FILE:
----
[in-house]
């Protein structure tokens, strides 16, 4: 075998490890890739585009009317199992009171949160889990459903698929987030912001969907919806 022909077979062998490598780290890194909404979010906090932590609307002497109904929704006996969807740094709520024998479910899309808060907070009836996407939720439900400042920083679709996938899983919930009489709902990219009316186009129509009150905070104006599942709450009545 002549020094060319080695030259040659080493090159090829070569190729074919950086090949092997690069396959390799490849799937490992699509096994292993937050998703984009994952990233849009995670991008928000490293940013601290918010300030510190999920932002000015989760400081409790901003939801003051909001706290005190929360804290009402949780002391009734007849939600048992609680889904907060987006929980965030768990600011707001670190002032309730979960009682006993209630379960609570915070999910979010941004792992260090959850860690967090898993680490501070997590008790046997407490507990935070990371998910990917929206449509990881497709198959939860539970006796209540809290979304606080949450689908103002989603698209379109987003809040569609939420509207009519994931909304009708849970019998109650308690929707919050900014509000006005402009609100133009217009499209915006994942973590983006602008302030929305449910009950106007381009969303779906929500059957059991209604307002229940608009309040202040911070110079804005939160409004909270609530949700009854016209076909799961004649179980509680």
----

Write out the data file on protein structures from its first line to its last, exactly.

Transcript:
[in-house]
């Protein structure tokens, strides 16, 4: 075998490890890739585009009317199992009171949160889990459903698929987030912001969907919806 022909077979062998490598780290890194909404979010906090932590609307002497109904929704006996969807740094709520024998479910899309808060907070009836996407939720439900400042920083679709996938899983919930009489709902990219009316186009129509009150905070104006599942709450009545 002549020094060319080695030259040659080493090159090829070569190729074919950086090949092997690069396959390799490849799937490992699509096994292993937050998703984009994952990233849009995670991008928000490293940013601290918010300030510190999920932002000015989760400081409790901003939801003051909001706290005190929360804290009402949780002391009734007849939600048992609680889904907060987006929980965030768990600011707001670190002032309730979960009682006993209630379960609570915070999910979010941004792992260090959850860690967090898993680490501070997590008790046997407490507990935070990371998910990917929206449509990881497709198959939860539970006796209540809290979304606080949450689908103002989603698209379109987003809040569609939420509207009519994931909304009708849970019998109650308690929707919050900014509000006005402009609100133009217009499209915006994942973590983006602008302030929305449910009950106007381009969303779906929500059957059991209604307002229940608009309040202040911070110079804005939160409004909270609530949700009854016209076909799961004649179980509680």